(Haring, Marie, Puigjaner and Trivedi)
This case study is based on a single cell in a wireless communication network. It is taken from [HMPT00]. The model includes the phenomenon of hand off which we now explain.
When a mobile station moves across a cell boundary the channel in the earlier cell is released and an idle channel is required in the target cell. If an idle channel is available in the target cell the hand off is resumed and otherwise the hand off is dropped.
Since dropping of a hand off is generally considered more serious than blocking, to reduce the probability of a hand off being dropped, a guarded channel scheme (GCS) is used: a fixed number of channels (called guarded channels) are reserved exclusively for the hand off calls.
The model is represented as a CTMC. We use N to denote the number of channels in the cell and suppose that the number of guarded channel is 20% of the total number of channels. The PRISM source code for this case study is given below.
// single cell in wireless communication network [HMPT01] // gxn/dxp 5/3/01 ctmc const int N; // N - number of channels const double lambda1=49; // arrival rate of new calls const double lambda2=21; // arrival rate of hand-off calls const double mu=1; // departure rate of calls module cell n : [0..N]; // number of calls in the cell // arrival of new call [] (n<N*0.8) -> lambda1 : (n'=n+1); // arrival of hand of call [] (n<N) -> lambda2 : (n'=n+1); // completion of call or mobile departs cell [] (n>0) -> n*mu : (n'=n-1); endmodule // rewards - number calls in the cell rewards "calls" true : n; endrewards
Extensions to this model include:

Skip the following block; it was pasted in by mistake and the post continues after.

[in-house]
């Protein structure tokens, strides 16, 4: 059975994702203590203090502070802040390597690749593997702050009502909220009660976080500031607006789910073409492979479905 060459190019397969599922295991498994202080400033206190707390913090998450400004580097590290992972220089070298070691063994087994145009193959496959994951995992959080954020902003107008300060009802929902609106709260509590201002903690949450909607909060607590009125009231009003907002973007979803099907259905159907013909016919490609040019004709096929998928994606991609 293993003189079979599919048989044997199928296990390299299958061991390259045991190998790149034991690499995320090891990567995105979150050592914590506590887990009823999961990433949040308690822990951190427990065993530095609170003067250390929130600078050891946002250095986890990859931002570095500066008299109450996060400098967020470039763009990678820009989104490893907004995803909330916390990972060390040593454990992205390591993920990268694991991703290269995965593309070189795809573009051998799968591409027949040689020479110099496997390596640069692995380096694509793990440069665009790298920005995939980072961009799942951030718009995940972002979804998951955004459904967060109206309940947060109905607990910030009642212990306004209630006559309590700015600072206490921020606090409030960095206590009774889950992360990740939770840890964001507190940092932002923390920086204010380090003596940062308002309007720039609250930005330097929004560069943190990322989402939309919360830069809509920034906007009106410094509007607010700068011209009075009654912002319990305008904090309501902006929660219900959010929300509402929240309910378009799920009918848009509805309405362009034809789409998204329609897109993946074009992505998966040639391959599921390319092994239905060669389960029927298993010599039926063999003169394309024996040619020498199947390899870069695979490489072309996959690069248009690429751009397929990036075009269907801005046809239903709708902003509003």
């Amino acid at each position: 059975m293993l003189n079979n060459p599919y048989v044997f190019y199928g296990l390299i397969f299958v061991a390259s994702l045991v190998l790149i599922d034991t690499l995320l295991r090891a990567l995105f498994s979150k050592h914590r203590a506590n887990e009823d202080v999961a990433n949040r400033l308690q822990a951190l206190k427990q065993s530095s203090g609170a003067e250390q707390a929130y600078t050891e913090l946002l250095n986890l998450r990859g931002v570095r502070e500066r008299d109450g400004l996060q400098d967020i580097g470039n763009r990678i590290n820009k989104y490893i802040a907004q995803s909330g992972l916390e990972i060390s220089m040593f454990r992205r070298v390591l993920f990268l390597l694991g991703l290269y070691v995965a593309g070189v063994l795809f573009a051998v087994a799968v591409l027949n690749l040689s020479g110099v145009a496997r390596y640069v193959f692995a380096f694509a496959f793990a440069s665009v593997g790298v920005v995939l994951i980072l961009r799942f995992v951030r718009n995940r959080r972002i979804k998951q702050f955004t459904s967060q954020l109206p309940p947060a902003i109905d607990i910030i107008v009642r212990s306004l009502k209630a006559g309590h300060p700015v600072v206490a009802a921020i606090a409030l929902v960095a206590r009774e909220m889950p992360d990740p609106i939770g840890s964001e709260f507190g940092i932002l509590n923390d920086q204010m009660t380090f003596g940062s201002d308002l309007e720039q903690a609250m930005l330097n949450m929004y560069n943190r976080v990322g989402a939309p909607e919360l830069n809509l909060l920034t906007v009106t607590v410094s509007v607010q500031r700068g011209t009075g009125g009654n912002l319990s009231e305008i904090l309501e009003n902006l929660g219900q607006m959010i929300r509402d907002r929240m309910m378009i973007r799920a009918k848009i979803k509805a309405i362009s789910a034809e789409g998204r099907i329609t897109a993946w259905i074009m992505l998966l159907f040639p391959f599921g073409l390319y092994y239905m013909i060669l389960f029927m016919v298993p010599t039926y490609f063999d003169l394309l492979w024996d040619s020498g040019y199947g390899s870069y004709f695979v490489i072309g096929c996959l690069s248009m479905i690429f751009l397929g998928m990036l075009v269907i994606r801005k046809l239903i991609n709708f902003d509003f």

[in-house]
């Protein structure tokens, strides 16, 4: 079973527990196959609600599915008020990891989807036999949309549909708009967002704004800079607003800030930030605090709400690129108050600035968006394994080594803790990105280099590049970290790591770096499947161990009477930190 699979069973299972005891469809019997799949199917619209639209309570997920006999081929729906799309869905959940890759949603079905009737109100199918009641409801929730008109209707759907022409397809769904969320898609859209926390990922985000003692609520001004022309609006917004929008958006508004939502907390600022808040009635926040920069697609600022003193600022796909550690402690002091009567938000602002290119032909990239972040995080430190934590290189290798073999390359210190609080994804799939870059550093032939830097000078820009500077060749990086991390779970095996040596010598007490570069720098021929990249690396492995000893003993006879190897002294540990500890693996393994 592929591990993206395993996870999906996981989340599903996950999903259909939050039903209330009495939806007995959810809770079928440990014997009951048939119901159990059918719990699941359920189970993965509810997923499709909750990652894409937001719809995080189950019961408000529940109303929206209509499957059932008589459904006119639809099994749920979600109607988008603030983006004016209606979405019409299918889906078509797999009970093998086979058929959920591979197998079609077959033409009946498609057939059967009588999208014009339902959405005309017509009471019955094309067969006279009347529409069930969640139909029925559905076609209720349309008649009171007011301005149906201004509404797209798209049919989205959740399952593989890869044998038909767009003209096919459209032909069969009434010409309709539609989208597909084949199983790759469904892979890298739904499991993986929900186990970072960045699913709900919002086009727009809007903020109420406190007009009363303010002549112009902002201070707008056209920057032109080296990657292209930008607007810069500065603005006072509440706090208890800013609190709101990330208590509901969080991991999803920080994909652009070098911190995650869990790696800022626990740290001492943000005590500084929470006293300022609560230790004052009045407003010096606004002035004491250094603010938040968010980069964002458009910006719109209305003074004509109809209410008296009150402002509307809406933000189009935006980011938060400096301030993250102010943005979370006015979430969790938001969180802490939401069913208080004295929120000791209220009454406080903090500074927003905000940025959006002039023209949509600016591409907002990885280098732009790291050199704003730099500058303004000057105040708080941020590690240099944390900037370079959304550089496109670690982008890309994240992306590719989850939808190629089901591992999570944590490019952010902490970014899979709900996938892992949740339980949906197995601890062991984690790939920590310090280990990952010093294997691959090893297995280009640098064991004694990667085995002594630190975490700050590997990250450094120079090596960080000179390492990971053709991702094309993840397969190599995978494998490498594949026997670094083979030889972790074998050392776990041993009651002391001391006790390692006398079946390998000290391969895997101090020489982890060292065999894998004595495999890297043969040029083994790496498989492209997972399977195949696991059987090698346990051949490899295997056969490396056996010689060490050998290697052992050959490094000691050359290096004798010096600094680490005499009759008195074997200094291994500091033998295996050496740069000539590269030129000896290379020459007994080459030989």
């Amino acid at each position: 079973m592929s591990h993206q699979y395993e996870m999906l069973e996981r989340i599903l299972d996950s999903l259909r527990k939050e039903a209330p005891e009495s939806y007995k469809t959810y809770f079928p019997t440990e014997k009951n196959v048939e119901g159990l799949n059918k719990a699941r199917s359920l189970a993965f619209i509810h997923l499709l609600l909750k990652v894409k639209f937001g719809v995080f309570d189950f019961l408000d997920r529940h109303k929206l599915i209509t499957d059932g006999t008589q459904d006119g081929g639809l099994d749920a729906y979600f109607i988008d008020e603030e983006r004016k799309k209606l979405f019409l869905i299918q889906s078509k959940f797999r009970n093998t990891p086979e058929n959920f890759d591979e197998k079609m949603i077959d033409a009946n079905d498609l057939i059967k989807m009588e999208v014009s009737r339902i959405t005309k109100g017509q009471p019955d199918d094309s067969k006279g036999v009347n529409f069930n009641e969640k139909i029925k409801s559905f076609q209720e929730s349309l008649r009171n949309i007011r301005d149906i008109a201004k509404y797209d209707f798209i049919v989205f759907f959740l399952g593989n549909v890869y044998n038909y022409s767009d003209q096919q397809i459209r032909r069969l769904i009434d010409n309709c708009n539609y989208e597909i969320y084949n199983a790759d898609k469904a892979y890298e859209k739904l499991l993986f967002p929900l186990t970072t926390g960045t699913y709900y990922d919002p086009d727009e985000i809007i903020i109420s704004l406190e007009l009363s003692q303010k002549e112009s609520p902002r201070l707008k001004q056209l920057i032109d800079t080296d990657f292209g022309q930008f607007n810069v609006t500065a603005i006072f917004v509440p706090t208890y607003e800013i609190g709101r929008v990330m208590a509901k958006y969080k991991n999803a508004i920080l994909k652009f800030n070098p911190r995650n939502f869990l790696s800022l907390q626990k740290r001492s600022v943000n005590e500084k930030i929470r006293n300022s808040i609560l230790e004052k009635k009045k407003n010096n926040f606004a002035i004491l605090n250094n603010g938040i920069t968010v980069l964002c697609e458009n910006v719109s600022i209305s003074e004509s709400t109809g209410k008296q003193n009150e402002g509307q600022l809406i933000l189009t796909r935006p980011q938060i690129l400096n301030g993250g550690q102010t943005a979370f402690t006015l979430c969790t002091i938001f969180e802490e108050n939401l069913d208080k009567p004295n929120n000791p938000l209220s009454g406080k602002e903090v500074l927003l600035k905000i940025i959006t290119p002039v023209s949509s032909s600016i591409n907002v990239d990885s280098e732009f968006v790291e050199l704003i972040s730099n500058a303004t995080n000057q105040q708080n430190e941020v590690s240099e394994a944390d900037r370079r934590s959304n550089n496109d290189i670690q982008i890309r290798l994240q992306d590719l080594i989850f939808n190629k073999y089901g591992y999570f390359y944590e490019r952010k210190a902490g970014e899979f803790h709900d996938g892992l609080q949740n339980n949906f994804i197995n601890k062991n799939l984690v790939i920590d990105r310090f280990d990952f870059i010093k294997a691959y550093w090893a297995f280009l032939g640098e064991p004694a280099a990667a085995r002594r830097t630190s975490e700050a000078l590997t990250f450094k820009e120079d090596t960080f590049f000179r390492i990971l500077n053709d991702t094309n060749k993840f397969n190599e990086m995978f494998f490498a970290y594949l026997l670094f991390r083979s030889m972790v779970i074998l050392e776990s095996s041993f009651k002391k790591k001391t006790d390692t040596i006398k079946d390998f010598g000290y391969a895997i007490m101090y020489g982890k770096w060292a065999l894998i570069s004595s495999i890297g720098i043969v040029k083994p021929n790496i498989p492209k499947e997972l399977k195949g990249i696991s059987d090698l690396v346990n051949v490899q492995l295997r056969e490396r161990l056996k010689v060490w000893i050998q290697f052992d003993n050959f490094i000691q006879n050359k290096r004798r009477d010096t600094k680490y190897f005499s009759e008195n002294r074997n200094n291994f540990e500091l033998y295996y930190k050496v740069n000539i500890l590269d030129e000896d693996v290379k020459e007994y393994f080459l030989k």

The table below shows statistics for each model we have built. It gives information about the CTMC representing the model: the number of states and the number of non zeros (transitions).
N: | Model: | ||
States: | NNZ: | ||
50 | 51 | 100 | |
100 | 101 | 200 | |
150 | 151 | 300 | |
200 | 201 | 400 | |
250 | 251 | 500 | |
300 | 301 | 600 | |
350 | 351 | 700 | |
400 | 401 | 800 | |
450 | 451 | 900 | |
500 | 501 | 1,000 |
Note that the above statistics are independent of the number of guarded channels.
The table below gives the times taken to construct the models. This process involves first building a CTMC (represented as an MTBDD) from the system description (in our module based language), and then computing the reachable states using a BDD based fixpoint algorithm. The total time required and the number of fixpoint iterations are given below.
N: | Construction: | ||
Time (s): | Iter.s: | ||
50 | 0.058 | 51 | |
100 | 0.093 | 101 | |
150 | 0.128 | 151 | |
200 | 0.139 | 201 | |
250 | 0.188 | 251 | |
300 | 0.269 | 301 | |
350 | 0.245 | 351 | |
400 | 0.296 | 401 | |
450 | 0.345 | 451 | |
500 | 0.425 | 501 |
We now report on the model checking results obtained using PRISM when verifying the following CSL properties.
const double T; // time bound // the maximum probability that a hand off call can be dropped within t time units (assuming a guarded channel is free) P=?[ true U<=T (n=N) {n<N}{max} ] // the maximum probability that a call can be dropped within t time units (assuming a non-guarded channel is free) P=?[ true U<=T (n>=N*0.8) {n<N*0.8}{max} ] // the minimum probability that a cell will be accepted within T time units (assuming no channels are free) P=?[ true U<=T (n<N*0.8) {n=N}{min} ] // the expected number of calls at time T R{"calls"}=? [ I=T ] // the probability that in the long run any call can be dropped S=? [ n<N*0.8 ] // the expected number calls in the cell in the long run R{"calls"}=? [ S ]